As expected, Turkey's Recep Tayyip Erdogan won another five-year term, with nearly half of the votes Sunday.
By Alakbar Raufoglu for Southeast European Times -- 13/06/11
AKP supporters celebrate their party’s third victory on Sunday (June 12th). [Reuters]
By the time the polls closed, Prime Minister Recep Tayyip Erdogan's Justice and Development Party (AKP) had won 49.9% of the vote or 326 of the 550 seats in parliament. Although the AKP increased its vote percentage by nearly 4% over the 2007 election, due to parliamentary arithmetic the AKP lost 15 seats, leaving it short of the 330-seat "super majority" which would have enabled the party to vote on constitutional changes and send it to a referendum for a final decision.
Improving its position, the Republican People's Party (CHP) finished second with 26% of the vote and 135 seats, or 23 more than last time. The Nationalist Action Party (MHP) took 13%, which translated into 54 seats, down 17, seemingly unaffected by sex tape scandals that caused the resignation of ten senior party members.
Another big winner was the country's pro-Kurdish Peace and Democracy Party (BDP), which captured an additional ten seats in parliament. The BDP can expect 35 deputies in the new parliament, according to projections.
In the final analysis, the AKP showed its continued popularity, but in some ways the real winners are the CHP and BDP, who both managed to substantially increase their numbers in parliament.
Of the 50 million eligible voters, roughly two-thirds of the population, 84.5% cast ballots.
Speaking at a victory rally in Ankara, Erdogan pledged "humility" and co-operation with rivals. "We are thrilled after winning one out of every two voters' votes in the county," he said. "To the Turkish nation, whether you voted for AKP or not, the real winner of the 2011 elections is Turkey."
On the planned new constitution, he said: "We will go to the opposition. We will consult with the media and academics to find a consensus. We will not close our doors regarding the constitution just because we haven't reached 330 seats."
Ahmet Edip Ugur, Erdogan’s deputy, believes “Turkish citizens want us to drive the country towards democracy, a modern constitution, in spite of all the handicaps.” On the important issue of the constitution, Ugur reminded that opposition parties also promised a modern constitution during the election,“ so they have to follow their words now.”
“The message [of voters] reached the addressee, and we will fight for the people’s will,” he told SETimes.
However, opponents express scepticism about Erdogan and the AKP’s willingness to compromise.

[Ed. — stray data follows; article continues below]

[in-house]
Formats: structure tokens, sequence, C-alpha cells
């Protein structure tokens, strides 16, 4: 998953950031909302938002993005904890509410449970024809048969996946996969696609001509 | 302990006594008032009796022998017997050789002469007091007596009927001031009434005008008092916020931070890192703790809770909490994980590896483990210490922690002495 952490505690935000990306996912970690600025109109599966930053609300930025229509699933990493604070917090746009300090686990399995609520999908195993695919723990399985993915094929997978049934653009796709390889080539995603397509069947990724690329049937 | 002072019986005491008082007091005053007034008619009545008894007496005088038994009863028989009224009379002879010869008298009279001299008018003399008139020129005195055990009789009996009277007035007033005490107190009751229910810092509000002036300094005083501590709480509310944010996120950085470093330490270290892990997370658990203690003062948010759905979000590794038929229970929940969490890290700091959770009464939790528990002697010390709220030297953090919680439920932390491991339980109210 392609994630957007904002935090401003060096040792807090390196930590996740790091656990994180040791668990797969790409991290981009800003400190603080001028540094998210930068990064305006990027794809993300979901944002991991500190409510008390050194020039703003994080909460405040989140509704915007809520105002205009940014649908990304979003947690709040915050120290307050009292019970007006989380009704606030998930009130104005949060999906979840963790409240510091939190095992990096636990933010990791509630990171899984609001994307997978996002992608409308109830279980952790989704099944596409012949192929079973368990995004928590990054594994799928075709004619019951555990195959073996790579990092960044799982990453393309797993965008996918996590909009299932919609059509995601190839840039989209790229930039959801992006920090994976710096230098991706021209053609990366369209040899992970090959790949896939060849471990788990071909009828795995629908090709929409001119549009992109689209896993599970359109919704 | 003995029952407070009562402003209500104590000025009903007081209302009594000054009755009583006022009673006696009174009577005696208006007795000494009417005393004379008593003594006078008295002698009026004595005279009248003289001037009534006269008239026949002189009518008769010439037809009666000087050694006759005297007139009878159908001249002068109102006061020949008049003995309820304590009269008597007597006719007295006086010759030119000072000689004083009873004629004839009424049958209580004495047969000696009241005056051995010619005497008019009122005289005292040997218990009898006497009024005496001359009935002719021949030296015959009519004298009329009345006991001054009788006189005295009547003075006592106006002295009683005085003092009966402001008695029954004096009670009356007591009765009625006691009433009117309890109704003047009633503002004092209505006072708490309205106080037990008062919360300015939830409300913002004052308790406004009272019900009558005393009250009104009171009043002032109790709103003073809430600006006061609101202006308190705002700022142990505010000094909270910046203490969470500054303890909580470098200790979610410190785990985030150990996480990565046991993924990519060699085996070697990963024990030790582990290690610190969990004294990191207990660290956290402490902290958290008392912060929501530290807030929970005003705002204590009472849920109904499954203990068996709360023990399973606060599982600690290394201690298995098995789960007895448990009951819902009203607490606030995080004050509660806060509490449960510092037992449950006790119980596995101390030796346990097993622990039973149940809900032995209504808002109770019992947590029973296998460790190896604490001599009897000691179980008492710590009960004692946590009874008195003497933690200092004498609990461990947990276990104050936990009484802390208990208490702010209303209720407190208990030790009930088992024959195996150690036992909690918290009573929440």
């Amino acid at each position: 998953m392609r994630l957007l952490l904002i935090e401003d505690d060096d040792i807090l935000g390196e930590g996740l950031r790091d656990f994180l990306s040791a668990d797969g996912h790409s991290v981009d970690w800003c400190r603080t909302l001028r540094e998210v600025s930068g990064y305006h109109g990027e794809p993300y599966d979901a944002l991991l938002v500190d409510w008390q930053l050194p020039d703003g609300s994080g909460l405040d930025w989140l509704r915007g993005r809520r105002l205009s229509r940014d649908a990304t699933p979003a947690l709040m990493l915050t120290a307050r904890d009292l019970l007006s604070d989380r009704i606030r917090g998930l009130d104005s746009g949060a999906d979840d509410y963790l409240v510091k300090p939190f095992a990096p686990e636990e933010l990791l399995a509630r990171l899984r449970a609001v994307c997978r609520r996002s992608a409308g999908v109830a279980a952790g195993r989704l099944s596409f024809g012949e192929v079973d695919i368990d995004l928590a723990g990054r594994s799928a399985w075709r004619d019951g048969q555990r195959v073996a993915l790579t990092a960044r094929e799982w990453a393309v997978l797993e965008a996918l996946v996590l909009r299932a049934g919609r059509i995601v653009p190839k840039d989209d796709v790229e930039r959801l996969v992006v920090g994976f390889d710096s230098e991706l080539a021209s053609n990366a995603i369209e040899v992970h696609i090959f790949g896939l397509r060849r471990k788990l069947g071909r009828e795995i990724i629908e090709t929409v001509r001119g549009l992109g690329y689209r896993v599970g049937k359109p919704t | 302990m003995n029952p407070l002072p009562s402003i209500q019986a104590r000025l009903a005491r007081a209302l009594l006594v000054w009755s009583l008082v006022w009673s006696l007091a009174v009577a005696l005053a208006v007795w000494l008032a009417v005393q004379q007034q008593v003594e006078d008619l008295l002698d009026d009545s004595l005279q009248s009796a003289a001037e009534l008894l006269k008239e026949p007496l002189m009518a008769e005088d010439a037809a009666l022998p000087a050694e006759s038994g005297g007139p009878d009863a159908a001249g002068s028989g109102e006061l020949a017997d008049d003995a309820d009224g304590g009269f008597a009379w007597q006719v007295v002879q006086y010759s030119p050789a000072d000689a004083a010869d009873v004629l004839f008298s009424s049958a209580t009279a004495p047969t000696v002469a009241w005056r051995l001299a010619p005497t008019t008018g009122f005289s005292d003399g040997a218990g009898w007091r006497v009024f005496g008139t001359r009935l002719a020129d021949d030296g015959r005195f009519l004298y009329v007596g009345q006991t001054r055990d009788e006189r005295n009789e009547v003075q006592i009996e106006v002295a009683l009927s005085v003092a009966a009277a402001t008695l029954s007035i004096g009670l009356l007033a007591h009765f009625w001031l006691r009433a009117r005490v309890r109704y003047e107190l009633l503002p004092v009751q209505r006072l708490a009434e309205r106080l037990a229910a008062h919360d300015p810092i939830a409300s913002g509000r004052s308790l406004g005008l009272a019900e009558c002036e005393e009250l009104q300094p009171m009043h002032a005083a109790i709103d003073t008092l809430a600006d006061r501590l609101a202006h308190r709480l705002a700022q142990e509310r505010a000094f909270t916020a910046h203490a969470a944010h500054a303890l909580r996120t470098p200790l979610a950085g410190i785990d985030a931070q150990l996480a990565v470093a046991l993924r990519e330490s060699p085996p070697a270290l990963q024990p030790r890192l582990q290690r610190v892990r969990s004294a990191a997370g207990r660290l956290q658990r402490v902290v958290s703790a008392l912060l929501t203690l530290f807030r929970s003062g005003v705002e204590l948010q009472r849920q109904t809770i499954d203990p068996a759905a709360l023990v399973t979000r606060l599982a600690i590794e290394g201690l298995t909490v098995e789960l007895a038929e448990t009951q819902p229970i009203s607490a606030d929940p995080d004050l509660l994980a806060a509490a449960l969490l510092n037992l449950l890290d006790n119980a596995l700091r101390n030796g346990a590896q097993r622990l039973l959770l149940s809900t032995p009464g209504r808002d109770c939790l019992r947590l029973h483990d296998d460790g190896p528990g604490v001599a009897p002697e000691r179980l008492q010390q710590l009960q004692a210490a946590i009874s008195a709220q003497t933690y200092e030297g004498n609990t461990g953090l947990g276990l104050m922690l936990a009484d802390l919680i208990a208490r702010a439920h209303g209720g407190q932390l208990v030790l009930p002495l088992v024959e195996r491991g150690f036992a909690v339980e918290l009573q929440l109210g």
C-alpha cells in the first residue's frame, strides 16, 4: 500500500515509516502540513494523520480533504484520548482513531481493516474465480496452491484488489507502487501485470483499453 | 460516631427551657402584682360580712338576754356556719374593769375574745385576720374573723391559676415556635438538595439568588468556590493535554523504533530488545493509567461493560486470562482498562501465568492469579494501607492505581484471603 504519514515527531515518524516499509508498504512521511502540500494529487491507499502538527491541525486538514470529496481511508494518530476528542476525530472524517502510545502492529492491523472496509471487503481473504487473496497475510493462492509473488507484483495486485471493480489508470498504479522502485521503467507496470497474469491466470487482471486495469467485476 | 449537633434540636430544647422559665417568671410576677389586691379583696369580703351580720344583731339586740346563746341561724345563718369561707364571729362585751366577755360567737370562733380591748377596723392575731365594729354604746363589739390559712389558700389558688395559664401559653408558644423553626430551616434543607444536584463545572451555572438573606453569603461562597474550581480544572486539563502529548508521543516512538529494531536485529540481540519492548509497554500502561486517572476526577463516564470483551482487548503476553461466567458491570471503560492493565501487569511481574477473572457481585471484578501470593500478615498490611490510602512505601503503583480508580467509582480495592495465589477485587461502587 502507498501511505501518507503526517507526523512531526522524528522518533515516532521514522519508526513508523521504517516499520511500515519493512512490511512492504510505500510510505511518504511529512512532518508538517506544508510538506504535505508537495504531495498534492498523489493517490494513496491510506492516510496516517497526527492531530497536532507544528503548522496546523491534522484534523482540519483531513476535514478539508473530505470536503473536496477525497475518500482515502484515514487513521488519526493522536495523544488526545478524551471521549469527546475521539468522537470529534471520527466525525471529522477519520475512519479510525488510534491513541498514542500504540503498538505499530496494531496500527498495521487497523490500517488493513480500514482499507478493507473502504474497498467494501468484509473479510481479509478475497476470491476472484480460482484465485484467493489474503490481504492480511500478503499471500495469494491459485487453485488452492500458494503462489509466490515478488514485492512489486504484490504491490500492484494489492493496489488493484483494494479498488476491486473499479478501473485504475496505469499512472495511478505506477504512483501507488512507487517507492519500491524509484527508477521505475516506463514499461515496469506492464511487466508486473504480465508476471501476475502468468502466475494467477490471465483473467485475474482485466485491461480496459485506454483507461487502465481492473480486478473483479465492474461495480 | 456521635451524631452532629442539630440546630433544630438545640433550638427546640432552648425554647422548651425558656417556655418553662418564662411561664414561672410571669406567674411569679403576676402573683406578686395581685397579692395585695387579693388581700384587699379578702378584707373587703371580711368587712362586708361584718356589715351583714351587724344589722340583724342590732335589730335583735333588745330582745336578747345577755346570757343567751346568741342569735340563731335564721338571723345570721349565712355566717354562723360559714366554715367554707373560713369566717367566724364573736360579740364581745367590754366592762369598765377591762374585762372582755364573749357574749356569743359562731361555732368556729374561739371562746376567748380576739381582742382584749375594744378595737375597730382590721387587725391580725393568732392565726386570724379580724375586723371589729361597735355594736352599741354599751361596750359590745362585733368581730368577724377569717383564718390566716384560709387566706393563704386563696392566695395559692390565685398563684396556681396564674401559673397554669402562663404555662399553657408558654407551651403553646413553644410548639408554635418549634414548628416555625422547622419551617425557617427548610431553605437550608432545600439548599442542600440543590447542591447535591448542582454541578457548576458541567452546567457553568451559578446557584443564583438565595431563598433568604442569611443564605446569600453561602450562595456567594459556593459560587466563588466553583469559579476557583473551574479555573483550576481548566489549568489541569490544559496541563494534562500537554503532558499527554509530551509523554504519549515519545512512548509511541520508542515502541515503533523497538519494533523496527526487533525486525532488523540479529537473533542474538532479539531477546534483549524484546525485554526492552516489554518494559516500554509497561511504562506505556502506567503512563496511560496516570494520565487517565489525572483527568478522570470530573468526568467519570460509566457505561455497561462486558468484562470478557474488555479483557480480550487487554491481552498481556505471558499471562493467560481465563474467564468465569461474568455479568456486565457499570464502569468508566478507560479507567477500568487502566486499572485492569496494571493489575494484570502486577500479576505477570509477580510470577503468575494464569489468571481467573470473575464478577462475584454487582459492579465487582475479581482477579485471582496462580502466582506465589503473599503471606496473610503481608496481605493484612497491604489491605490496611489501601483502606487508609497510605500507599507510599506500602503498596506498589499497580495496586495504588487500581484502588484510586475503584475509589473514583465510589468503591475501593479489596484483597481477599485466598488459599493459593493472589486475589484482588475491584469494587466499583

“AKP has to prove its sincerity,” Faruk Logoglu, adviser to the CHP chairman, told SETimes, adding the CHP respects the democratic outcome of the election.
"We wish all the success to AKP, but they must remember there's a stronger main opposition party now," Logoglu said, adding “We’ll do everything we can so that Turkey doesn’t veer off the path of democracy.”
Logoglu says the opposition’s main priority in the parliament will be preserving human rights, freedoms and democracy. As for the new constitution, he says that although it is in the interest of all parties to change it, the question of how is the greatest question.
Oktay Vural, deputy chairman of the MHP, says that until they see the AKP’s draft on the new constitution, it’s hard to say whether they can sit at the same table together.
“This [a new constitution] is the most sensitive issue for our party now,” he told SETimes, adding, “AKP didn’t explain its real priorities and purposes on this issue, neither before the election, nor during the campaign.”
One of the elections most significant results -- with implications for the drafting of a new constitution and resolving the Kurdish issue -- is the success of the BDP in Kurdish populated areas.
The AKP and BDP are the main political rivals in these regions and the BDP’s success sends a clear message to the government, according to BDP MP Hasip Kaplan.
“The main message of the election that none of the parties wants to admit, is that AKP is no more representative for the Kurds,” he said, arguing “the party [AKP] melted down as a sugar.”
“We are not terrorists and we’ll fight in the parliament until we prove that,” he told SETimes, adding that by increasing the number of BDP seats in parliament, voters sent the message that the BDP is their democratic choice.
As for the new constitution, he said “it will not be changed against the Kurdish peoples will.”